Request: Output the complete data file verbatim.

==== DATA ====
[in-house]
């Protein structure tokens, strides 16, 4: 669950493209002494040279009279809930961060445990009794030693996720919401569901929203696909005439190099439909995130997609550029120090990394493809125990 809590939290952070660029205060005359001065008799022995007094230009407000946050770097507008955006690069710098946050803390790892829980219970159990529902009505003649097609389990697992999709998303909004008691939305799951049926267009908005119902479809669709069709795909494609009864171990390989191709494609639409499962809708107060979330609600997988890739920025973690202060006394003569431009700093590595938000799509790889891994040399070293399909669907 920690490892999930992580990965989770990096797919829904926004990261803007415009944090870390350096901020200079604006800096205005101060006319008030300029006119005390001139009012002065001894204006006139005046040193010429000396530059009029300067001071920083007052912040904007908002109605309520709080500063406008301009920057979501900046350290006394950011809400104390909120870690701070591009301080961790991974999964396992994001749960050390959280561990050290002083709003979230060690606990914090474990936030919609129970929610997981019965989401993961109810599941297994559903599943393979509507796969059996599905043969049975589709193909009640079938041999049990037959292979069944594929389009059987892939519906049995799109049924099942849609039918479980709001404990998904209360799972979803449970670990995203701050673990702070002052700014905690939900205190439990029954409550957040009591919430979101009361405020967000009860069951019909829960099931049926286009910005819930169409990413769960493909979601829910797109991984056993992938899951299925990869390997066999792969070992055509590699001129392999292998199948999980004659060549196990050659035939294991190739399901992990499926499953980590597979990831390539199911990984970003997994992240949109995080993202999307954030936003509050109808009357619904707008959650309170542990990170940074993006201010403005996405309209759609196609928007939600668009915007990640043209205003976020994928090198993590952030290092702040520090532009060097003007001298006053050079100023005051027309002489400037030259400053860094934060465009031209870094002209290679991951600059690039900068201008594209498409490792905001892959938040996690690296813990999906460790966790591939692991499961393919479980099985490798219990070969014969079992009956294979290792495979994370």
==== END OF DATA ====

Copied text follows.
[in-house]
């Protein structure tokens, strides 16, 4: 669950493209002494040279009279809930961060445990009794030693996720919401569901929203696909005439190099439909995130997609550029120090990394493809125990 809590939290952070660029205060005359001065008799022995007094230009407000946050770097507008955006690069710098946050803390790892829980219970159990529902009505003649097609389990697992999709998303909004008691939305799951049926267009908005119902479809669709069709795909494609009864171990390989191709494609639409499962809708107060979330609600997988890739920025973690202060006394003569431009700093590595938000799509790889891994040399070293399909669907 920690490892999930992580990965989770990096797919829904926004990261803007415009944090870390350096901020200079604006800096205005101060006319008030300029006119005390001139009012002065001894204006006139005046040193010429000396530059009029300067001071920083007052912040904007908002109605309520709080500063406008301009920057979501900046350290006394950011809400104390909120870690701070591009301080961790991974999964396992994001749960050390959280561990050290002083709003979230060690606990914090474990936030919609129970929610997981019965989401993961109810599941297994559903599943393979509507796969059996599905043969049975589709193909009640079938041999049990037959292979069944594929389009059987892939519906049995799109049924099942849609039918479980709001404990998904209360799972979803449970670990995203701050673990702070002052700014905690939900205190439990029954409550957040009591919430979101009361405020967000009860069951019909829960099931049926286009910005819930169409990413769960493909979601829910797109991984056993992938899951299925990869390997066999792969070992055509590699001129392999292998199948999980004659060549196990050659035939294991190739399901992990499926499953980590597979990831390539199911990984970003997994992240949109995080993202999307954030936003509050109808009357619904707008959650309170542990990170940074993006201010403005996405309209759609196609928007939600668009915007990640043209205003976020994928090198993590952030290092702040520090532009060097003007001298006053050079100023005051027309002489400037030259400053860094934060465009031209870094002209290679991951600059690039900068201008594209498409490792905001892959938040996690690296813990999906460790966790591939692991499961393919479980099985490798219990070969014969079992009956294979290792495979994370």